Ayako Kato Presents BLUE FISH Review – Water, Life, Rebirth

Editor’s Note: This is part of Picture this Post's series - CHOREOGRAPHERS' EYES - DANCERS EXPLAIN DANCE. Find more here.

Ayako Kato on Pritzker Pavilion Stage

Against the white noise of downtown Chicago, both audible and visible within the enclosed Jay Pritzker Pavilion Stage, an eager audience flanked the floor-level stage on three sides. The fourth perimeter of the stage an expansive wall of windows, serving as both backdrop and living scene to Ayako Kato’s world premiere performance, “blue fish”, April 21 and 22, 2017. This intimate, distinctively unique setting served to heighten the beauty and pleasure of Kato’s avant-garde choreography and staging.

The show opened with Kato’s surreptitious appearance. Abruptly and seemingly from nowhere, Kato’s measured presence materialized on stage as if she had always been there. Lighting designer Richard Norwood expertly combined light he controlled with that of the windows and darkening night sky, wonderfully ushering in transitions and tone. A dark floor with Kato’s dark clothing blurred the boundaries between performer and environment, while staged objects were juxtaposed against the darkness. The experience was multisensory, the aesthetic distinctive.


Round, white paper sculptures of various sizes randomly outlined and embarked upon the stage floor; later they glowed with light. A long red bamboo pole was gently lifted with a single point of contact, divided into 3 sections and tossed aside. Yet, for a graceful moment a fisherman adroitly wielded the pole. A clear plastic bottle of water plucked from the stage floor tossed into the air and caught. Opening the water bottle she hesitated before drinking, paused, looked to the potted tree on stage; the tree received water first, then she. A show of strength unfolded into militaristic-like action, a sword, a march, stomping feet, a soldier. “Boys should be ambitious”, is stridently exclaimed. Then, just above a whisper, “What about the girls?” Throughout the performance Kato applied every aspect of herself and body with expressive and remarkable form.


One of Kato’s most impressive passages and visual enchantments expressed rebirth. Like physical poetry she fluidly transformed into a cocoon, over the sound of waves crashing against a shore. From the cocoon, a newborn being emerged and began to explore and discover itself in parts; hands, legs, feet, arms rolled and writhed into view and into consciousness. Waves crashed more violently, and with conviction, as the new being evolved with a subtle underlying intensity rendered by the interconnected sound and Kato’s organic movements.


Audience Participation

The most unique and unexpectedly enjoyable segment of the show was when the audience was shown a rhythmic dance sequence and invited on stage to participate. The invitation drew nearly half of the audience members. The group formed a circle, learned the dance sequence, and then performed in unison. It was quirky, yet beautiful and evoked another instance of anonymous parts coming together, functioning together, and forming a whole.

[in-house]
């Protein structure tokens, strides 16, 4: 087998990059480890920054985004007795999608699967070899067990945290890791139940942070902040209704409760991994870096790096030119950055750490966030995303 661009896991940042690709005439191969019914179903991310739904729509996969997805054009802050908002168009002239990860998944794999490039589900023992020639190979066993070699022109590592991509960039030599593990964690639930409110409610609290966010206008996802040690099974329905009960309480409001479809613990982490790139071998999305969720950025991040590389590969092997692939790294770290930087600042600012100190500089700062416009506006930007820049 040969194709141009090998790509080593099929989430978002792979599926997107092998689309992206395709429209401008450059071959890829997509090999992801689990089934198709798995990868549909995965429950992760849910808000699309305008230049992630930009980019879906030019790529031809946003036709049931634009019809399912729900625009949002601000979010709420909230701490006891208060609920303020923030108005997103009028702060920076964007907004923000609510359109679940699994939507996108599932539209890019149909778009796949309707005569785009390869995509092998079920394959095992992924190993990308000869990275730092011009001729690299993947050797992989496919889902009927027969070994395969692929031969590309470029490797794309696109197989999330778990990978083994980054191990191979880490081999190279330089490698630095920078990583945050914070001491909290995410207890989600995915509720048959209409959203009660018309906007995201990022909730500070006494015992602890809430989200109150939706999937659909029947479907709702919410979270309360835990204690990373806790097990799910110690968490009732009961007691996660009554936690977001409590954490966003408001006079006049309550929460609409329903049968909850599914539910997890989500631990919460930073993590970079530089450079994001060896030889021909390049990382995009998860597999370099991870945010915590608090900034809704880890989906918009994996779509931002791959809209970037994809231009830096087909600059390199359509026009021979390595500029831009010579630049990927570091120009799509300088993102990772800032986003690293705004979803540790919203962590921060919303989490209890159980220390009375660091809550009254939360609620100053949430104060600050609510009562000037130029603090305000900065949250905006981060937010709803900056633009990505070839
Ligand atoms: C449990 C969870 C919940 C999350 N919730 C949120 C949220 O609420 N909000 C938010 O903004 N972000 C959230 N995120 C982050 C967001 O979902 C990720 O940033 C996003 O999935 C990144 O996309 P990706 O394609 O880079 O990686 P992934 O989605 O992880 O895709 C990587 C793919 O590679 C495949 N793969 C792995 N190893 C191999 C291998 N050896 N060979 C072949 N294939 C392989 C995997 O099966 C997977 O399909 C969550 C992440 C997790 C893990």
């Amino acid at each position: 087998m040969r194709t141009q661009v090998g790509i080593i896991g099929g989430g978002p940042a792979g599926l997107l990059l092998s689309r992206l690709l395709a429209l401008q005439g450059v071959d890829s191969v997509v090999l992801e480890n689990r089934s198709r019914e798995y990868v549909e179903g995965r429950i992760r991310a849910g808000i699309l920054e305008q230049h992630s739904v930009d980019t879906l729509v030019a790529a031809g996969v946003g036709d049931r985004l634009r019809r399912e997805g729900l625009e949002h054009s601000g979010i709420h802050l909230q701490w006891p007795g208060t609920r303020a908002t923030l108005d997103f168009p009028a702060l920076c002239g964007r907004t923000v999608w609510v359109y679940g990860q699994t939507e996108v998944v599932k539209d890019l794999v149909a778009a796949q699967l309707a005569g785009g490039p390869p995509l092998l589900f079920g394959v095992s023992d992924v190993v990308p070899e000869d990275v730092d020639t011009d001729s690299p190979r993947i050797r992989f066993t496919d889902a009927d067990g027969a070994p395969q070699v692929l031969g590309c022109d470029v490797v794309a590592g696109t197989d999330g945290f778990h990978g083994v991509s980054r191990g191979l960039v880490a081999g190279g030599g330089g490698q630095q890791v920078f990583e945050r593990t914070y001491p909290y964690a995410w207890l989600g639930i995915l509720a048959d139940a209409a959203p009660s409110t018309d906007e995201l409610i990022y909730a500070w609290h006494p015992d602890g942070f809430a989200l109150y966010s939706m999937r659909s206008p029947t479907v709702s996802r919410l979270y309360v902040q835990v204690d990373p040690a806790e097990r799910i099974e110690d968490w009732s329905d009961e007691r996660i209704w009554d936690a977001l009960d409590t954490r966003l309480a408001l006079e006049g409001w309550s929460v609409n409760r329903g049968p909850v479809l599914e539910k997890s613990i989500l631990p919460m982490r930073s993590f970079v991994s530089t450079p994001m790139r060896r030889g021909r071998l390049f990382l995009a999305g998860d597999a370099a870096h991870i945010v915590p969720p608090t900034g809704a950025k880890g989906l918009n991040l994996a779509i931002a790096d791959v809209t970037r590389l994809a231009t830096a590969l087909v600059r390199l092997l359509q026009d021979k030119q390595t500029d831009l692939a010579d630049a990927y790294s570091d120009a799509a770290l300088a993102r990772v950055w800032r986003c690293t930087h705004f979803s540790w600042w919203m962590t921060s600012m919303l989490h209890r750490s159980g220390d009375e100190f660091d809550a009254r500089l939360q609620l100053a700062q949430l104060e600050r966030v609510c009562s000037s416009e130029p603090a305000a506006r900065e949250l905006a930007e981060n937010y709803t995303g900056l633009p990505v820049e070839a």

Fearless Experimentation

This performance is a significant experimental work, with tones ranging from modern and improvisational to ancient and precise. “blue fish” is the essence of life, of engagement and understanding, of living organisms anonymous, possibly insignificant alone, but potentially germane to nature and the world as a whole. Themes of water, elementary to life, and individual parts forming a whole, question our role as human beings. Ayako Kato’s “blue fish” is fearless in its inherent and extrinsic exploration of self. “blue fish” is truly something special.

To find out more about Ayako Kato’s pioneering choreography visit the Art Union Humanscape website.   You can also read more about Ayako Kato’s philosophy reflected in her reviews of dance performances in Picture This Post.

Look for a review by choreographer Sara Maslanka on these pages of Ayako Kato’s  What Is Movement?, a dance-based inquiry into movement and stillness, that will be part of the 5th Annual Pivot Arts Festival


Photos: William Frederking


Editor’s Note: This is part of Picture this Post's series - CHOREOGRAPHERS' EYES - DANCERS EXPLAIN DANCE. Find more here.

About the Author - Kris Lenzo:

After losing his legs in a work accident at age 19, Kris Lenzo became a national champion in wheelchair track and wheelchair basketball. In 2003, Kris began dancing with MOMENTA and won a 3ARTS award for dance in 2015. Since 2005, Lenzo has been a teacher in MOMENTA's Every Body Can Dance workshops

About the Author - Sheri Lenzo:

Sheri Lenzo credits the art of dance with offering endless unique, diverse, and unexpected movement possibilities that bridge social and physical boundaries, empowering expression through any form and magnitude of motion. A physical therapist that has worked with infants and children for the past 30 years, she has a sound background in developmental movement and neurological patterns of movement. She also has an MS in Disability and Human Development, and has consulted with MOMENTA for their Every Body Can Dance, mixed-abilities integrated dance workshops.


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